Nov 8, 2021
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October 1917: Secrets of the Great Revolution

October 1917: Secrets of the Great Revolution

104 years have passed since the time of the grandiose historical events in Russia that shook the world. The Great October Socialist Revolution, as it was called in the USSR, has been increasingly called the October Revolution for 30 years.

In fact, there was both. In fact, the events of a seemingly ordinary government coup eventually became a great revolution that destroyed the way of life that had been created for centuries in Russia. And greatness is meant here not in a positive sense, but in the sense of the scale and grandeur of events with rivers of blood and tears, war and famine, devastation, the suffering of hundreds of millions of people, the destruction of some states and the creation of new ones. All this originates in the Petrograd events of October 25-26 according to the then chronology, or November 7-8 according to the present.

The coup was prepared by TROTSKY

Generations of Soviet people born before 1991 were taught according to Stalin’s textbooks, where it was clearly written: the Great October Socialist Revolution was prepared and accomplished by V.I. Lenin and the Bolshevik Party led by him.

As for the party, it is almost true, although the Left Social Revolutionaries, later destroyed by the Bolsheviks, also took part in the events. But about the Leninist leadership – a clear overkill. Even according to official Soviet historiography, Vladimir Ulyanov (Lenin) at the time of preparation for the uprising and during its conduct was underground, in an illegal position under the threat of arrest. Therefore, with all his desire, he could not prepare the overthrow of the Provisional Government and the establishment of Soviet power. He only wrote articles and sent out instructions, to which they were far from always heeded.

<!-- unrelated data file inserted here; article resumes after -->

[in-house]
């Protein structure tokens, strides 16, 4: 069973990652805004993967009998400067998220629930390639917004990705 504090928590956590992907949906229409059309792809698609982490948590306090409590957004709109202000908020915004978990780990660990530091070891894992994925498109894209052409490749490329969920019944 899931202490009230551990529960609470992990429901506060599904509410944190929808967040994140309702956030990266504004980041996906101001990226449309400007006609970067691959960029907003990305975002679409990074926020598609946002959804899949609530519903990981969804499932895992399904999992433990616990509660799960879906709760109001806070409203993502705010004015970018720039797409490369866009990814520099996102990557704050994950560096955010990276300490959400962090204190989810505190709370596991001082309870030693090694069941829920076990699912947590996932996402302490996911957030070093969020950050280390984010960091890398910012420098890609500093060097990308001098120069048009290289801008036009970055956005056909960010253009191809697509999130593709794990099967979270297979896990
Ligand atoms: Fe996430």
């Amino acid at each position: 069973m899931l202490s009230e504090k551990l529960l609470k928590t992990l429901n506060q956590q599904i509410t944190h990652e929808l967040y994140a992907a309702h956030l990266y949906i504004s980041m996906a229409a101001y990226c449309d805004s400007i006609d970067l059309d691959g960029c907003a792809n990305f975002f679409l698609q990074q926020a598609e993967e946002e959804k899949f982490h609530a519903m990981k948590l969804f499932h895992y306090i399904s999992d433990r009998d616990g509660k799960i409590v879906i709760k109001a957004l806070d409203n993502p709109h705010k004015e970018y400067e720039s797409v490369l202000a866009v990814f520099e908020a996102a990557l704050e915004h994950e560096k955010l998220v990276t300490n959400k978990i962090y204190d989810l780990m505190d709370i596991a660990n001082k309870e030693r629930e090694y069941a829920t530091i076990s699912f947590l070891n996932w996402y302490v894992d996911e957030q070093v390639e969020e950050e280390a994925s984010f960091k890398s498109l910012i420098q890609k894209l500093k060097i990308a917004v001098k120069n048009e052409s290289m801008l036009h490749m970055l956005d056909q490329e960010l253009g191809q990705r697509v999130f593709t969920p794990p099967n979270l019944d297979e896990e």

It was logical to assume that the direct leadership of the seizure of power was carried out by other persons from the leadership of the CPSU (b). Rather, the face. It headed the Petrograd Soviet, the most influential government body in the country at that time. This Petrograd Soviet, in fact, created the very Military Revolutionary Committee of the Petrograd Soviet, which seized banks, bridges, post-telegraph offices and the Winter Palace in Petrograd. That is, he took power from the hands of them and the arrested government of Kerensky.

And who was the head of the Petrosovet? Comrade Trotsky Lev Davidovich, a revolutionary and journalist, just a month and a half before that was released on bail from another arrest by the Provisional Government (on his own head!).